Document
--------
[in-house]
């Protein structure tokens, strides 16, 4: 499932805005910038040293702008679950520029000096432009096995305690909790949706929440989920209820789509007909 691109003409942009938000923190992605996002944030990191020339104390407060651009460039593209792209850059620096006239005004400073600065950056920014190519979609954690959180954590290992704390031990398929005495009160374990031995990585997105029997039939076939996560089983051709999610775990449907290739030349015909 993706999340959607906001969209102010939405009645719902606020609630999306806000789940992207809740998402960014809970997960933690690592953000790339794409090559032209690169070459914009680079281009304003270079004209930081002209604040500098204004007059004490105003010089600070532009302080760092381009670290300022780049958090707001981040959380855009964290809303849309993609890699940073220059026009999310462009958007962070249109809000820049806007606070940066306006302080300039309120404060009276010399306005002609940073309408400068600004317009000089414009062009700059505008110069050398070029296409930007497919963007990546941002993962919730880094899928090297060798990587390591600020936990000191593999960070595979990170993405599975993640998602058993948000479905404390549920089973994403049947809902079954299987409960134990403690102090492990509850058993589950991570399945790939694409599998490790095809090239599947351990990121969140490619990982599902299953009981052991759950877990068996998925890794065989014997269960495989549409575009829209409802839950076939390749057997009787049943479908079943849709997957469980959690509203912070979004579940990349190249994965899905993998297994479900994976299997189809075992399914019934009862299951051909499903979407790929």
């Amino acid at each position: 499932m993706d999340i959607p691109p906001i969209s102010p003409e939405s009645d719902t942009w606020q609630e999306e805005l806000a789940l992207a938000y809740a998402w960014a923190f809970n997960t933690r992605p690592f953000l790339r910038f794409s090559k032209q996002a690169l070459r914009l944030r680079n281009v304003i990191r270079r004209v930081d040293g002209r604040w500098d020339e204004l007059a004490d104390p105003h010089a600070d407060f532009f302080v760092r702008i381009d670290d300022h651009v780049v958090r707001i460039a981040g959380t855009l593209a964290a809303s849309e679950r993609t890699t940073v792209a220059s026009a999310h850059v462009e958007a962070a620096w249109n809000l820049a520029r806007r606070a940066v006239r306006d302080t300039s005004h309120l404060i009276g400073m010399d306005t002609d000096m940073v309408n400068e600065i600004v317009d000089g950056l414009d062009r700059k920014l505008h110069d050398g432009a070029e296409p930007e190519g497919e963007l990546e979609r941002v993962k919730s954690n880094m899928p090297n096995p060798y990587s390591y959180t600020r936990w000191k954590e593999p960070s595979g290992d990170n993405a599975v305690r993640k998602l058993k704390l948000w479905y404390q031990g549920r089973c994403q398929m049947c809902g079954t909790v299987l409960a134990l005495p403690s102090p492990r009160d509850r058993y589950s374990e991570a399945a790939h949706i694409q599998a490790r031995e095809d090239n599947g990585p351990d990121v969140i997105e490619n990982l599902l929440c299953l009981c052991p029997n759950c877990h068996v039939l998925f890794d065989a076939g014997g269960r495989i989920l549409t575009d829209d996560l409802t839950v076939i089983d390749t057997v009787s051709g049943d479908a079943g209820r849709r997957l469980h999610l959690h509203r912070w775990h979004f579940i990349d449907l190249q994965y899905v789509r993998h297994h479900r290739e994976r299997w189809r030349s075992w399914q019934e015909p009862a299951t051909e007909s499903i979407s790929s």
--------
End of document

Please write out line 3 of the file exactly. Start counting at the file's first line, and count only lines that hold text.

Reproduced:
């Amino acid at each position: 499932m993706d999340i959607p691109p906001i969209s102010p003409e939405s009645d719902t942009w606020q609630e999306e805005l806000a789940l992207a938000y809740a998402w960014a923190f809970n997960t933690r992605p690592f953000l790339r910038f794409s090559k032209q996002a690169l070459r914009l944030r680079n281009v304003i990191r270079r004209v930081d040293g002209r604040w500098d020339e204004l007059a004490d104390p105003h010089a600070d407060f532009f302080v760092r702008i381009d670290d300022h651009v780049v958090r707001i460039a981040g959380t855009l593209a964290a809303s849309e679950r993609t890699t940073v792209a220059s026009a999310h850059v462009e958007a962070a620096w249109n809000l820049a520029r806007r606070a940066v006239r306006d302080t300039s005004h309120l404060i009276g400073m010399d306005t002609d000096m940073v309408n400068e600065i600004v317009d000089g950056l414009d062009r700059k920014l505008h110069d050398g432009a070029e296409p930007e190519g497919e963007l990546e979609r941002v993962k919730s954690n880094m899928p090297n096995p060798y990587s390591y959180t600020r936990w000191k954590e593999p960070s595979g290992d990170n993405a599975v305690r993640k998602l058993k704390l948000w479905y404390q031990g549920r089973c994403q398929m049947c809902g079954t909790v299987l409960a134990l005495p403690s102090p492990r009160d509850r058993y589950s374990e991570a399945a790939h949706i694409q599998a490790r031995e095809d090239n599947g990585p351990d990121v969140i997105e490619n990982l599902l929440c299953l009981c052991p029997n759950c877990h068996v039939l998925f890794d065989a076939g014997g269960r495989i989920l549409t575009d829209d996560l409802t839950v076939i089983d390749t057997v009787s051709g049943d479908a079943g209820r849709r997957l469980h999610l959690h509203r912070w775990h979004f579940i990349d449907l190249q994965y899905v789509r993998h297994h479900r290739e994976r299997w189809r030349s075992w399914q019934e015909p009862a299951t051909e007909s499903i979407s790929s």